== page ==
The chattering of a rattlesnake’s tail, warning that you’re getting too close, is chilling to many people who aren’t snake fans. But rattlesnakes serve a critical ecological role, keeping rodent populations in check and controlling the spread of diseases.
These reptiles are worthy of our respect and protection, yet they’re being driven from their dens, transported to “rattlesnake roundup” festivals, then slaughtered in a misguided effort to clear areas of these declining keystone predators. This spring, the Dallas Zoo’s reptile experts are taking a stand against these inhumane events.
“It’s senseless killing of these animals,” said Ruston Hartdegen, Dallas Zoo’s curator of herpetology. “More Americans are killed every year by dog bites, bee stings, and even lightning strikes than by rattlesnakes.”
Most states have outlawed rattlesnake roundups, but Texas, Oklahoma, Alabama and Georgia continue to let these commercial events thrive.
Months before a festival, the rattlesnakes are flushed out of their dens with gasoline and other toxins, which hurt untargeted animals as well. They’re stored in large masses in inadequate conditions and arrive at roundup events starved and dehydrated.
“It’s a carnival atmosphere where people watch as the snakes are strung up alive, then decapitated and skinned, often with children helping,” Hartdegen said. “Roundup organizers promote the snakes to be dangerous, yet they’re teaching these kids irresponsible and potentially harmful behavior.”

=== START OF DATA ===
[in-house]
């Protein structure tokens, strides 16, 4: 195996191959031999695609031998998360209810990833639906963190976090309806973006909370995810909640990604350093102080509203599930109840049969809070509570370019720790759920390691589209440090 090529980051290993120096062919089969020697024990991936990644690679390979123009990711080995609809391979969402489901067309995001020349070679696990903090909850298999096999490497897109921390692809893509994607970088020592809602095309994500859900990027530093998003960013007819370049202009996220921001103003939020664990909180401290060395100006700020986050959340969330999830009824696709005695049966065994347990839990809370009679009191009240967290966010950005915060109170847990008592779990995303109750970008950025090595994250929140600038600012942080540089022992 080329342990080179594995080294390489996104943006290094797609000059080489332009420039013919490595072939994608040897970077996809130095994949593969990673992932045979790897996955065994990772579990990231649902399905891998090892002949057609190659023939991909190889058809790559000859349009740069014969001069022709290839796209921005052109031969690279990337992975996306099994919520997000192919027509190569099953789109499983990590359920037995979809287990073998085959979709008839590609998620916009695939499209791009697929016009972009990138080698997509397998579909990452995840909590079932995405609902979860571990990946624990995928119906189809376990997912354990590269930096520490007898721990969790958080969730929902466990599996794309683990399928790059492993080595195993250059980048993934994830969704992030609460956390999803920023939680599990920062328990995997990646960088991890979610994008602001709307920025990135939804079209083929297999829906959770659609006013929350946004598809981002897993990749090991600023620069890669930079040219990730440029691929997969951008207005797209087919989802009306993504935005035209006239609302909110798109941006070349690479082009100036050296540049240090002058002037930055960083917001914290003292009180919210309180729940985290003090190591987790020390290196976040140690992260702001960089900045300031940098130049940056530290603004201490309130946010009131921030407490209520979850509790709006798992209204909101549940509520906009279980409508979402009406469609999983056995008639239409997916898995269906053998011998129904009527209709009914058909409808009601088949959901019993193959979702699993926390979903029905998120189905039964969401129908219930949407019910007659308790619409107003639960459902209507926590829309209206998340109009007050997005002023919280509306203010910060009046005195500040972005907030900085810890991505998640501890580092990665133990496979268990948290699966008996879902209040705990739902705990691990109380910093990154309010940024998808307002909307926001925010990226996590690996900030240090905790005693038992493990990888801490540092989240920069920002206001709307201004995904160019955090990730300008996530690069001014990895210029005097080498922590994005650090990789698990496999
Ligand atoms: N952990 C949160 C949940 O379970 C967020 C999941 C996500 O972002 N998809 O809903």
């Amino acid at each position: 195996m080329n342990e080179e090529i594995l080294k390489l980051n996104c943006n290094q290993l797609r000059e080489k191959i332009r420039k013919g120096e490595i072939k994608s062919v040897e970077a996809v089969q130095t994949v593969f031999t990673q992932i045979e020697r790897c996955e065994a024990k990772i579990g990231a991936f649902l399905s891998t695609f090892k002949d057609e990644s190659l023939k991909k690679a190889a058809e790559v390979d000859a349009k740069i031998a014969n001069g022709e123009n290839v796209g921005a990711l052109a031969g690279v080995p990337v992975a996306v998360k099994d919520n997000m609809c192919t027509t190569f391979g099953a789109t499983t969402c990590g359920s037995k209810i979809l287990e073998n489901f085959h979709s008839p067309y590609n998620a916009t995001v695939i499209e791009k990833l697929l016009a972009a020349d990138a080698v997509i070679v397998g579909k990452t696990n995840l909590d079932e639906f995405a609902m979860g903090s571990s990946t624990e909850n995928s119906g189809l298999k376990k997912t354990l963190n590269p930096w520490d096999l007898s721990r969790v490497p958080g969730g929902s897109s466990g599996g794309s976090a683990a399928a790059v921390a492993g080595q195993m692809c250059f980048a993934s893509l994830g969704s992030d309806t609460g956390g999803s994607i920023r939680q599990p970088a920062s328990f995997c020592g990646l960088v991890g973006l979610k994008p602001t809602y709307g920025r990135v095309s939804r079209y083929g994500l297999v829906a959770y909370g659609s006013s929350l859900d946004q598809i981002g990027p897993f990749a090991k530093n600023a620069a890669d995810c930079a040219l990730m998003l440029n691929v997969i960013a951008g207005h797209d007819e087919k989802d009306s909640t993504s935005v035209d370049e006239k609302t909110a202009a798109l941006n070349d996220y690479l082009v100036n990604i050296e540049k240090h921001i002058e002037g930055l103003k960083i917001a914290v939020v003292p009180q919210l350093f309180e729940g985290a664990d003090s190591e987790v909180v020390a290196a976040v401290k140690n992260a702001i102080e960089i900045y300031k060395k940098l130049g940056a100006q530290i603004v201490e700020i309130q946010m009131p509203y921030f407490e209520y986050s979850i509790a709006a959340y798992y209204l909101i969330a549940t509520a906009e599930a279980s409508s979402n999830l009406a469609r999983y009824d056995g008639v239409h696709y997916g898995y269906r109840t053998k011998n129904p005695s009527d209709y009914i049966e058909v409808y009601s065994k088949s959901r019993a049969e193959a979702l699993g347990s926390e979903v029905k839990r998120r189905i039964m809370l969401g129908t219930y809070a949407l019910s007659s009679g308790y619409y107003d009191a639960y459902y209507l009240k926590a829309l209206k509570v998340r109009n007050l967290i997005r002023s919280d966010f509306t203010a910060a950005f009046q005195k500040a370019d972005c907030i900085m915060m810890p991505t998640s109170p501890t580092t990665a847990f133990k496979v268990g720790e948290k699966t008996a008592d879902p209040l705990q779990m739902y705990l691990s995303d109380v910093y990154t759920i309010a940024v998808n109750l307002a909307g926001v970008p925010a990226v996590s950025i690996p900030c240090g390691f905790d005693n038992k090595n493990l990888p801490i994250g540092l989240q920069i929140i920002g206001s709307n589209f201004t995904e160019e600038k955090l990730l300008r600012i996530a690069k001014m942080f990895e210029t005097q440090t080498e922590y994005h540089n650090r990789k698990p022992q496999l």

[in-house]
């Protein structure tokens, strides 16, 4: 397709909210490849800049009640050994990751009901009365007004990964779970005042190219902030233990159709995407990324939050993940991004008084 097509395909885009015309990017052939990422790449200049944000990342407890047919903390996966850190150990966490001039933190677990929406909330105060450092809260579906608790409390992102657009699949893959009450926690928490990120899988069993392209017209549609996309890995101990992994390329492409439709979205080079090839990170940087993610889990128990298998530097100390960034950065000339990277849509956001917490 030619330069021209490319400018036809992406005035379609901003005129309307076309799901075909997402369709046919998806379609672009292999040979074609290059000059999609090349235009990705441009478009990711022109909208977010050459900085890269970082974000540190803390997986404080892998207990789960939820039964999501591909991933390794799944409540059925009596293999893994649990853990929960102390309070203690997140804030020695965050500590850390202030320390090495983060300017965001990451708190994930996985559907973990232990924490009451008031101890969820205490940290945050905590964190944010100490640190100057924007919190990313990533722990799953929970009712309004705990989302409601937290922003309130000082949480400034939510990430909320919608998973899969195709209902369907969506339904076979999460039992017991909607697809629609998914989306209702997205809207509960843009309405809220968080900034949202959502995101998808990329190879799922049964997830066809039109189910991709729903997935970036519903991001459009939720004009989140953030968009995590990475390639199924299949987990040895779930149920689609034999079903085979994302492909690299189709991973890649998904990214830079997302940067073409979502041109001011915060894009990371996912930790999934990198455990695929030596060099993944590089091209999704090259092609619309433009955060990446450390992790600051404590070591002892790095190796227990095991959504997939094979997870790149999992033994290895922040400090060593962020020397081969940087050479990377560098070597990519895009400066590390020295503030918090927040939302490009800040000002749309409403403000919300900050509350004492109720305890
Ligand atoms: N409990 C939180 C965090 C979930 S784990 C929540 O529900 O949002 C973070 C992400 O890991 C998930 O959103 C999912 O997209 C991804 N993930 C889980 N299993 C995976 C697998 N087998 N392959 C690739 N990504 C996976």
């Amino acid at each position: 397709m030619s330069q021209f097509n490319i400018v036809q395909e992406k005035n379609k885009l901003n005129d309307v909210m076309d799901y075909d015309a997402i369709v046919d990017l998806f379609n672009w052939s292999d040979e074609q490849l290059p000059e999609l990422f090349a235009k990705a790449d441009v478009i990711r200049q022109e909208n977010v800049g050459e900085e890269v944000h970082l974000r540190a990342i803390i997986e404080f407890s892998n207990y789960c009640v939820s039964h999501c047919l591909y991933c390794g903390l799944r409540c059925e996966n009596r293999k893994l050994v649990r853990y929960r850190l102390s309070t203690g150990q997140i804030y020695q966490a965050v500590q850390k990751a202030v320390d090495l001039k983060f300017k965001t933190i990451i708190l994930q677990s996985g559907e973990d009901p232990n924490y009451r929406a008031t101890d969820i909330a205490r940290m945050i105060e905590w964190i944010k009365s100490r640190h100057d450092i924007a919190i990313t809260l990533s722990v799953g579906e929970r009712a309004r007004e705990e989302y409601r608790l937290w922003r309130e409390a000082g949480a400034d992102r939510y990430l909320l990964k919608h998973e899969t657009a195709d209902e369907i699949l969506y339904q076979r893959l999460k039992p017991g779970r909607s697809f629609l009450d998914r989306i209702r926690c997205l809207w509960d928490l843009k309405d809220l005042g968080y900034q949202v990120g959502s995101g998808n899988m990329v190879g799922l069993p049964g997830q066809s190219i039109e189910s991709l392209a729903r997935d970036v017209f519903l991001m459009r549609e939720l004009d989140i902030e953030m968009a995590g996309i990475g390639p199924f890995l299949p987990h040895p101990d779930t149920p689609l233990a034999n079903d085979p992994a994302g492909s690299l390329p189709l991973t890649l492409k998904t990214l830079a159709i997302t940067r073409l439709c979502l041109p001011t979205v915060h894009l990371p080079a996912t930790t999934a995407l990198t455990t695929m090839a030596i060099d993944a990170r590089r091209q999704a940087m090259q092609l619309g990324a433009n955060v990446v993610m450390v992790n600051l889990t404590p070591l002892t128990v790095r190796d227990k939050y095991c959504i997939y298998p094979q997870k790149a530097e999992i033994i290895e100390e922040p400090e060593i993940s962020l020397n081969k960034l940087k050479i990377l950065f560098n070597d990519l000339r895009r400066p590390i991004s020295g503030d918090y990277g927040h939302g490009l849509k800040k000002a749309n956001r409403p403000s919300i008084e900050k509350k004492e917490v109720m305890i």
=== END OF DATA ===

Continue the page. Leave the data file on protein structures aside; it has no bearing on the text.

In an effort to halt these cruel roundups, the Dallas Zoo is supporting the second annual Texas Rattlesnake Festival in Round Rock on April 11-12. It’s a no-kill festival created to celebrate, rather than destroy, misunderstood rattlesnakes. Dallas Zoo staff will have a booth set up with kid’s activities, and visitors can meet our reptile keepers and learn about rattlesnake conservation – and why these remarkable creatures matter.
“We ask our guests to take a stance and protect rattlesnakes by not supporting rattlesnake roundups,” Hartdegen said. “Rattlesnakes don’t have vocalizations, so they rattle to warn people to stay back. They may not be an animal that people traditionally empathize with, but they absolutely feel pain and deserve better treatment.”
The Association of Zoos and Aquariums (AZA) also stands behind efforts to end the cruel and ecologically destructive practice of rattlesnake roundups, and encourages its member institutions to actively oppose such activity through public education and the support of legislation. The Dallas Zoo and other AZA-accredited zoological parks are committed to conservation and education about wild places and wild creatures.
For tips on snake safety, click HERE.
To learn more about the Texas Rattlesnake Festival, click HERE.